Friday, April 27, 2007

New York Governor Introduces Marriage Bill

Governor Eliot Spitzer kept his promise to LGBT advocacy organizations today and introduced a marriage equality bill in Albany. Spitzer, who took office in January, became the first governor in the country to introduce such legislation.

"Today is a watershed moment in our community's struggle to win the freedom to marry in New York and have our relationships treated the same as any other relationship under the law," Empire State Pride Agenda Executive Director Alan Van Capelle said in a statement. "We are extremely proud to have a Governor who understands that all New York families need access to the protections and responsibilities that the state provides through marriage."

This bill is a monumental move many activists and same-sex couples in New York State will continue to praise over the coming days and weeks. ESPA will certainly have a lot to celebrate next week as it brings hundreds of LGBT New Yorkers to Albany for its annual lobbying day but it, and other groups, have a responsibility to manage expectations based on current political realities.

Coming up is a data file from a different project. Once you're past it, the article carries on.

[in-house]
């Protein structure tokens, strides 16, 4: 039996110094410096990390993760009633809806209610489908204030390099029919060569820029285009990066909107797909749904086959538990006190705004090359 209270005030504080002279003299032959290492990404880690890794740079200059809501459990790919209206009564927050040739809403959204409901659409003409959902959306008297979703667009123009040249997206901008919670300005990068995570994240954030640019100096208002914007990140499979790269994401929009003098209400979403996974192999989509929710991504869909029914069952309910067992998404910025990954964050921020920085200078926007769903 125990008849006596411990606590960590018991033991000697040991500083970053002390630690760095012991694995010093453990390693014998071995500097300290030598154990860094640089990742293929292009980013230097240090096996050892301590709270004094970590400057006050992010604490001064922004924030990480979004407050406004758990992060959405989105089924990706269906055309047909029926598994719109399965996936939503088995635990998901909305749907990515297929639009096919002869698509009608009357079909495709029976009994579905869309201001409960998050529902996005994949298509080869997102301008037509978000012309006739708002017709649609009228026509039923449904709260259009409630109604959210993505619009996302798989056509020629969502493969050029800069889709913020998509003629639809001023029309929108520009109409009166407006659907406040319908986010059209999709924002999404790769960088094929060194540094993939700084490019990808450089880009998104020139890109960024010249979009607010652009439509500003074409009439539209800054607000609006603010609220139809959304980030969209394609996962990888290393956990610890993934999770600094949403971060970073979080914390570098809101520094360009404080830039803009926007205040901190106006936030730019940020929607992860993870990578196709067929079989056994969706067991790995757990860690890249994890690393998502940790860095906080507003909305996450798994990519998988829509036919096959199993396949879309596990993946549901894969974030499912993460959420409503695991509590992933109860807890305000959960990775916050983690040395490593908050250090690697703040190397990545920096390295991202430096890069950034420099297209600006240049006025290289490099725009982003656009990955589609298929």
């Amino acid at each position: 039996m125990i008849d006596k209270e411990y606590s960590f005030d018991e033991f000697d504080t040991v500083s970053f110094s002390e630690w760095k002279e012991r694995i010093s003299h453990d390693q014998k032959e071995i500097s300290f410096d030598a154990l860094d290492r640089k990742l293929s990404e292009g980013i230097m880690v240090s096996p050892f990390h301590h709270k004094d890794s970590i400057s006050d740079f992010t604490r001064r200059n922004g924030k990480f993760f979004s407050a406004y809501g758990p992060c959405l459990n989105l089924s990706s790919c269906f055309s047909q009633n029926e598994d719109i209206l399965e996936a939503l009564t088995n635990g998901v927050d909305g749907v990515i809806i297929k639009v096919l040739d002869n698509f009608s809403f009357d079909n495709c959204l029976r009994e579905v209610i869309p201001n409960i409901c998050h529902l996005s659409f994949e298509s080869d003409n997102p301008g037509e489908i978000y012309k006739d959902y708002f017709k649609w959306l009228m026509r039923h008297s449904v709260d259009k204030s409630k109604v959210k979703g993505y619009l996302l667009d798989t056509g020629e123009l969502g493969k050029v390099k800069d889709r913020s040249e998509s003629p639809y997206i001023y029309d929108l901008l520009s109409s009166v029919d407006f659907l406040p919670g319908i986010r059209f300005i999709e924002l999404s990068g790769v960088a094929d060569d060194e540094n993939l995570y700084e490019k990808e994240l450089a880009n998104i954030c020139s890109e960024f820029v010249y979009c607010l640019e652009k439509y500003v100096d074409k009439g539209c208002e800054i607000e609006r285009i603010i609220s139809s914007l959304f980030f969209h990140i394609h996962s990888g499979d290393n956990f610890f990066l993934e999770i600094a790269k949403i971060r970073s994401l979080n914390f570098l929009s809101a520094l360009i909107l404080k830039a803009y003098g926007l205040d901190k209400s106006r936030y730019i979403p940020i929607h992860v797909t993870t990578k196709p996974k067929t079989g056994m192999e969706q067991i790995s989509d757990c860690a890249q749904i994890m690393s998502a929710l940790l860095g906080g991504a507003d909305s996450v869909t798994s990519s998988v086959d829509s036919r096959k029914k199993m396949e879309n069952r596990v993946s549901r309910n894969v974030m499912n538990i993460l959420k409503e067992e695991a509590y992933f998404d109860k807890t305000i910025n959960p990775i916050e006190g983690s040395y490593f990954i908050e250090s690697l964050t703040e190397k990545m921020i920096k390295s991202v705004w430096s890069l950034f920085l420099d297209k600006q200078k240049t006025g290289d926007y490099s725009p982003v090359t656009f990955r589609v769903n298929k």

Spitzer has certainly proven himself a strong ally for LGBT New Yorkers in their quest for equality. But the New York State Senate, controlled by Republican Joseph Bruno, poses a very significant challenge to the success of this bill as an April 24 editorial in the New York Times correctly pointed out. The senate Majority Leader has repeatedly expressed his opposition to marriage for same-sex couples. His counterpart in the state Assembly, Sheldon Silver [D-Manhattan], has yet to publicly take a position on the bill. This political reality underscores the uphill battle activists face as they work with the governor to advance the bill. They will continue to polish their messages, talking points and sound bites to convince New Yorkers across the state that marriage equality is an important issue. But these groups also need to clearly articulate to their constituencies the significant hurdles that lay ahead.

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